4 out of 5 consumers think social media has made brands more accountable.
Know what you don't know
A recent Harvard Business Review article points out the tendency to overgeneralize when events like the killing of George Floyd or Ahmaud Arbery take place. Brands may imagine what “everybody knows” or “how we all feel” when they may not have any first-hand experience, or even if they do, can't possibly know what every person within a certain race or gender or other identifier is feeling or thinking. In an Instagram-linked message, Best Buy CEO Corie Barry cut through the clutter saying, “We write about these events not because most of us know what this fear must be like. We are as a group, by and large, not people of color. But because it could have been any one of our friends or colleagues at Best Buy, or in our personal lives, lying on the ground, struggling to breathe.” In a similar social post, Wells Fargo CEO Charlie Scharf said, “As a white man, as much as I can try to understand what others are feeling, I know that I cannot really appreciate and understand what people of color experience and the impacts of discriminatory behavior others must live with. But, I can commit that our company will do all we can to support our diverse communities and foster a company culture that deeply values and respects diversity and Inclusion, .” It's ok to not have all the answers.
Life beyond the post
It's one thing for brands to tweet that they care; it's a different thing altogether to prove they do. Right now, our feeds are full of inspirational quotes, resources to fight racism, ways to contact senators, must-read books on race, etc. But what happens next? Luxury skincare brand Augustinus Bader is walking the walk, donating to Black Lives Matter, the NAACP, and the Innocence Project, just weeks after donating 12,000 bottles of their $265 face cream to hospitals worldwide as a bit of self-care for COVID first responders. And, CEO of UOMA Beauty Sharon Chuter, is taking it even further. “If the whole world is going to say black lives matter, let's make black lives matter. Talk is cheap. You can't say black lives matter if you don't have any black employees in your office.” She launched the Pull Up or Shut Up campaign, which asks brands to provide the number of black employees at their companies and their level. So, how are Aquent and Vitamin T stepping up? Beyond donating to the NAACP Legal Defense Fund and a 1:1 match for employee donations, we're hosting open forums to discuss racism, reading The New Jim Crow by Michelle Alexander and providing paid time off to vote in local, state, and federal elections. And, as our President Simon Lusty says, our work has only just begun.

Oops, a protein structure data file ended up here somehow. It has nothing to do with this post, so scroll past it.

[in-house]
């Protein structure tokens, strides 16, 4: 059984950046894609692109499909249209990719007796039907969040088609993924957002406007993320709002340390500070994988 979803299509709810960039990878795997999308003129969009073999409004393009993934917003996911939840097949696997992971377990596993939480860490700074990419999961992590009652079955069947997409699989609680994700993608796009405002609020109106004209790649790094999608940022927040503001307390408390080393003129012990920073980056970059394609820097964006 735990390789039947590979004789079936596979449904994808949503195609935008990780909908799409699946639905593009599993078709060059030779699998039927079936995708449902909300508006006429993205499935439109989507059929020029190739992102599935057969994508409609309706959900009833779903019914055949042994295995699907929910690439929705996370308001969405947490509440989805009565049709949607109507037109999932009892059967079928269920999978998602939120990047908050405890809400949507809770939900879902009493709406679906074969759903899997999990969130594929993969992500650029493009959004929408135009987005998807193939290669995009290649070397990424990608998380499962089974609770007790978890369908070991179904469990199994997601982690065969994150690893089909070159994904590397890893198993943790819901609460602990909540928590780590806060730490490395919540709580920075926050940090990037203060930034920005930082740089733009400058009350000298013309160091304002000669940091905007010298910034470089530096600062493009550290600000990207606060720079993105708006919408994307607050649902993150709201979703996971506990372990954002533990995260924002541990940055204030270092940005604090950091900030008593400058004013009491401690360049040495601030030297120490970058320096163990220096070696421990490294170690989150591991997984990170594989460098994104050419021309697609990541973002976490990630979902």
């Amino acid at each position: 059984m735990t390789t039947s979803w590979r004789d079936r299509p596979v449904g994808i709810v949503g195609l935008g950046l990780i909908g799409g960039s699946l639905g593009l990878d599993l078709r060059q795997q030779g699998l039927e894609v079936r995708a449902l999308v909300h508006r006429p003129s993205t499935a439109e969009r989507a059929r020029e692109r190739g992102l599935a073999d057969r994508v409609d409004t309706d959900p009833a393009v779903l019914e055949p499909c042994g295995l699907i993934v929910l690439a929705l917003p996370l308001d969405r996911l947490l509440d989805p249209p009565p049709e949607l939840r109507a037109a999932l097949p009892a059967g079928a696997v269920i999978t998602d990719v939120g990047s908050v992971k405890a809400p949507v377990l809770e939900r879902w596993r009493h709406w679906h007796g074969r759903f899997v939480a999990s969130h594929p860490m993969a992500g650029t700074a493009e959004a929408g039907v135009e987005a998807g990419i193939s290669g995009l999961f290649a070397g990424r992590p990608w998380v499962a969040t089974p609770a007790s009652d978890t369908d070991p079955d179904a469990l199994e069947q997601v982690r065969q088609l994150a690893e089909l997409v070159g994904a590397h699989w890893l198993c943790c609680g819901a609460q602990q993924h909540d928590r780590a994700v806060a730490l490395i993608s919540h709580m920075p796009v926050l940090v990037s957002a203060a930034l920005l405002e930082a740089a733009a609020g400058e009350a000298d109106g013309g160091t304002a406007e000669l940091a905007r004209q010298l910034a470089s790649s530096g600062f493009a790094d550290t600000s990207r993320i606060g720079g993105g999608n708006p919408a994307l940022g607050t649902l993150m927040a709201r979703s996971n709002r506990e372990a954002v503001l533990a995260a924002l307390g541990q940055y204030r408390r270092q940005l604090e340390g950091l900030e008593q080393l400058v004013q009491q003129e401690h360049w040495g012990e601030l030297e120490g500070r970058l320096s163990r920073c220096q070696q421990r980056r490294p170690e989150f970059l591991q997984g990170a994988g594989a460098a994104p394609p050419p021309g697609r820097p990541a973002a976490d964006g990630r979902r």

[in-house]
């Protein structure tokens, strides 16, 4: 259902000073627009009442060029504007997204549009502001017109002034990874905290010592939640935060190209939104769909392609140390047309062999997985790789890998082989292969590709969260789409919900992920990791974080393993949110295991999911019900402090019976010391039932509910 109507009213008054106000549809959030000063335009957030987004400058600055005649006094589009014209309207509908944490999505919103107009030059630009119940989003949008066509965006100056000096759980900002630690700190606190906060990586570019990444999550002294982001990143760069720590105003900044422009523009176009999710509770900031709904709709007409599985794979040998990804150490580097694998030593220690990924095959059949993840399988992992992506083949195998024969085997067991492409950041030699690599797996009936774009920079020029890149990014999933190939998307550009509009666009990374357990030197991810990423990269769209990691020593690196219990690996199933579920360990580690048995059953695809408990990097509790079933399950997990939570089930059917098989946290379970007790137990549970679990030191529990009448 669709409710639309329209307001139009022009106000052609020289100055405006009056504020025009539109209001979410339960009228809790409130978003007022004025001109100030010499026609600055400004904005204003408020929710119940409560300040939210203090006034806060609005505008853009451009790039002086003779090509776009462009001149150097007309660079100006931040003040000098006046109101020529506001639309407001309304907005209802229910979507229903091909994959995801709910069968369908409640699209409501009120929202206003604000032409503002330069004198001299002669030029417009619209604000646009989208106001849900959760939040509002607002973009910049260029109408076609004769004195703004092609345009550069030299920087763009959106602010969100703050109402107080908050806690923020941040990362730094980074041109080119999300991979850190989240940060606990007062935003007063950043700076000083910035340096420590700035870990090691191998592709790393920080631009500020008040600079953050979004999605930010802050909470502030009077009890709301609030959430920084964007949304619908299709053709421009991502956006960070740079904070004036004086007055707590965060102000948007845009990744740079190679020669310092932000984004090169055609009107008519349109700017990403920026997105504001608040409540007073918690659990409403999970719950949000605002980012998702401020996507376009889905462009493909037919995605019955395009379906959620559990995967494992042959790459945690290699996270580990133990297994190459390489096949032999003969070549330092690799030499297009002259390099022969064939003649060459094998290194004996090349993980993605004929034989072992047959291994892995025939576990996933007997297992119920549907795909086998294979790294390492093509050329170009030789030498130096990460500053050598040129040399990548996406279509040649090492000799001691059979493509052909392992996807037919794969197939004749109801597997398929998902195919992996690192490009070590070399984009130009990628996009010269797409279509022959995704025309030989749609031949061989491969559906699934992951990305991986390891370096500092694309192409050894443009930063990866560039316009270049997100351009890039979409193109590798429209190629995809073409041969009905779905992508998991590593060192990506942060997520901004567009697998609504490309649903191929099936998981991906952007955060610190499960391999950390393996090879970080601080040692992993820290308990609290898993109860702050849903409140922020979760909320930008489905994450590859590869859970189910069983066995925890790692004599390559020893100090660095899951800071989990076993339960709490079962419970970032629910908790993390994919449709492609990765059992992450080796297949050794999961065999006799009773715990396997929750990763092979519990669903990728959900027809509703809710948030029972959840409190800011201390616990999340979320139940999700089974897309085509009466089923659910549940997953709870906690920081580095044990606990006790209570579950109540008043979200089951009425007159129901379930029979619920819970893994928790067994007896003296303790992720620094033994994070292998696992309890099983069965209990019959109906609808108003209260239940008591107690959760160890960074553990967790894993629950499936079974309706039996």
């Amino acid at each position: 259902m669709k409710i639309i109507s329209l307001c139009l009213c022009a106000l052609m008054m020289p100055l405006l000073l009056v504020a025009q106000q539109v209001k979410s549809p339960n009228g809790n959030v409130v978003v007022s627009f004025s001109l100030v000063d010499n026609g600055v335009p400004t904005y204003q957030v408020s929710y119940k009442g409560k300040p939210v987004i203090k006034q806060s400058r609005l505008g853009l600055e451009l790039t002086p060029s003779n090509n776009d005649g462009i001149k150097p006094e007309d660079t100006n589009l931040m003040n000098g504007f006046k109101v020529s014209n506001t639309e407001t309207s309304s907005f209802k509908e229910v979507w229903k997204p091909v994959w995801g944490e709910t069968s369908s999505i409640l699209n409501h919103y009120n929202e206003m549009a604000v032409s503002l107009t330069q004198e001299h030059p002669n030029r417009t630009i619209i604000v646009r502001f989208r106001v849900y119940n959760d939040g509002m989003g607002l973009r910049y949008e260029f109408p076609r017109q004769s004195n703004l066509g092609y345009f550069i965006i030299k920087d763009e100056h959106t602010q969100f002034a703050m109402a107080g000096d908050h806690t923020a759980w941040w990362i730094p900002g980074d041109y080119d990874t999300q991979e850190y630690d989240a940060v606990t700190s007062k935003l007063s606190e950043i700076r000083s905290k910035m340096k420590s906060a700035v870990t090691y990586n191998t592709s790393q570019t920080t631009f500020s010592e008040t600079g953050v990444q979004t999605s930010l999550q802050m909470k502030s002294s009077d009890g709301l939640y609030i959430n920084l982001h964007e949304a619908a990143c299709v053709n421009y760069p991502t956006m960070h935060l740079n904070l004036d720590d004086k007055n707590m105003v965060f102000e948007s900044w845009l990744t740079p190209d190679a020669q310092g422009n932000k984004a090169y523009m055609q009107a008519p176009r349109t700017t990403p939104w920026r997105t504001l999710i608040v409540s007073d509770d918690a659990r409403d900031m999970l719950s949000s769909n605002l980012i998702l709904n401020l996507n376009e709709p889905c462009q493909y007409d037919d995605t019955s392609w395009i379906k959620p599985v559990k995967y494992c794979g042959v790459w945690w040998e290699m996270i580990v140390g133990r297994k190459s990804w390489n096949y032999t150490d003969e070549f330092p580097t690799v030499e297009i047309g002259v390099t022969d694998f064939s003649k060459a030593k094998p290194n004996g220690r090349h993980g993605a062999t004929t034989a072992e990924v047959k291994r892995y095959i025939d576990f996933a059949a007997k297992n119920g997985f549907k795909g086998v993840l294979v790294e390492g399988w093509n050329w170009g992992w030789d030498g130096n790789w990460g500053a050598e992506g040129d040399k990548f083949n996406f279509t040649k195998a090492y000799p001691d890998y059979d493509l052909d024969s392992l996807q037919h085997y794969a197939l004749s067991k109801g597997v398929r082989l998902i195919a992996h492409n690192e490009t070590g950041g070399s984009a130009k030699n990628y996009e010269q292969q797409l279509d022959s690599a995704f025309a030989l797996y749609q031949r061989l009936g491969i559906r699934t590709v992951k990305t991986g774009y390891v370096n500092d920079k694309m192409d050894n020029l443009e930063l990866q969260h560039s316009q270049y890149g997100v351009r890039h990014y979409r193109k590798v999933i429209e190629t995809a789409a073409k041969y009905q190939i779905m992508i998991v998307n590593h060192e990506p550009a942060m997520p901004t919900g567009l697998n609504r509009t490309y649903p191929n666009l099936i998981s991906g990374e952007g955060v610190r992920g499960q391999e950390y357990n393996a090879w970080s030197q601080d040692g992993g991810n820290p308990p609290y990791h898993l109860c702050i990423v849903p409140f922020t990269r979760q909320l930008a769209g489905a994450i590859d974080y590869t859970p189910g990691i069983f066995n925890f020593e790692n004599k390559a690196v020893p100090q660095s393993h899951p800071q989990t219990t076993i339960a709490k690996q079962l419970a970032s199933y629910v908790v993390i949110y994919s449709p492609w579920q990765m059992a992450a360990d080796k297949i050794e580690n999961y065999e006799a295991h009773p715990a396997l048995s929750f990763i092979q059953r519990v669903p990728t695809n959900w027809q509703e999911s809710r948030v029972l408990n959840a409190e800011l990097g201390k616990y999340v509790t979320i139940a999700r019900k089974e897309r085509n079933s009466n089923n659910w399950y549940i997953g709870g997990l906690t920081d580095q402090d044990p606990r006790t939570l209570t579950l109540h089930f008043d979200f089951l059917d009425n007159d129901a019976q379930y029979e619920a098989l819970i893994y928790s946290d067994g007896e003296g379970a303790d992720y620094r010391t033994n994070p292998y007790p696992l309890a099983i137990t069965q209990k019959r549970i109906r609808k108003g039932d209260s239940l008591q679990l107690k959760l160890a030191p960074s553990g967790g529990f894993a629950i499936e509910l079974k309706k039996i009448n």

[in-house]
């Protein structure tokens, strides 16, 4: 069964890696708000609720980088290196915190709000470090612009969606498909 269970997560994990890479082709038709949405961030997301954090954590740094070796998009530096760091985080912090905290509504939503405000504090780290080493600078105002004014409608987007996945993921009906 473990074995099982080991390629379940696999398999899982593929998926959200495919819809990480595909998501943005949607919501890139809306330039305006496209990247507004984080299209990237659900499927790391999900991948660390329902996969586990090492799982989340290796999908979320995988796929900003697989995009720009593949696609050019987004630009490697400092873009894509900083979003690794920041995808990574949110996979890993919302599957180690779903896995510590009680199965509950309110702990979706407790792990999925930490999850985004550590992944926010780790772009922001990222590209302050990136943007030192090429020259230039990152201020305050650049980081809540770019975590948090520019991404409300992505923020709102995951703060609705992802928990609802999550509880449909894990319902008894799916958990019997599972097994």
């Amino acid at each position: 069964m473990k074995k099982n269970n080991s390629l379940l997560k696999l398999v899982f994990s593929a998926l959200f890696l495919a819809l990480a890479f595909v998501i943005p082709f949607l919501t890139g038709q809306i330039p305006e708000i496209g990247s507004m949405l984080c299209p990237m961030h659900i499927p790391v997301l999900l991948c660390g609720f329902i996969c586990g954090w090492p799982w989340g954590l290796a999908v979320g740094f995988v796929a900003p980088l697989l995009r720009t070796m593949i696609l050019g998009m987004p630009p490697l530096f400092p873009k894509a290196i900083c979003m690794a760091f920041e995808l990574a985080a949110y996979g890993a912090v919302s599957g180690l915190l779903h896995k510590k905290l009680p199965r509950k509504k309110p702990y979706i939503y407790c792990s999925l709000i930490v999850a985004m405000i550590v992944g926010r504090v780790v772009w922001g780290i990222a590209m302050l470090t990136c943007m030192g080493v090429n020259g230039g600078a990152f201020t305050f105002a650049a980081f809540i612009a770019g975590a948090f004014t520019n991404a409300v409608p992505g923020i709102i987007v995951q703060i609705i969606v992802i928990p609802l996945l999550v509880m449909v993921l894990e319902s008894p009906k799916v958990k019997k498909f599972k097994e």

Our work has only just begun. We will dig in, do the work, and stay committed.”Simon Lusty, Chief Marketing Officer at Aquent
In the midst of two of the most transformative events in the modern world, it's no wonder our devices have become fifth appendages. Who is stepping up, weighing in, and making a difference remains to be seen—and consumers are looking for brands to be part of the conversation as well.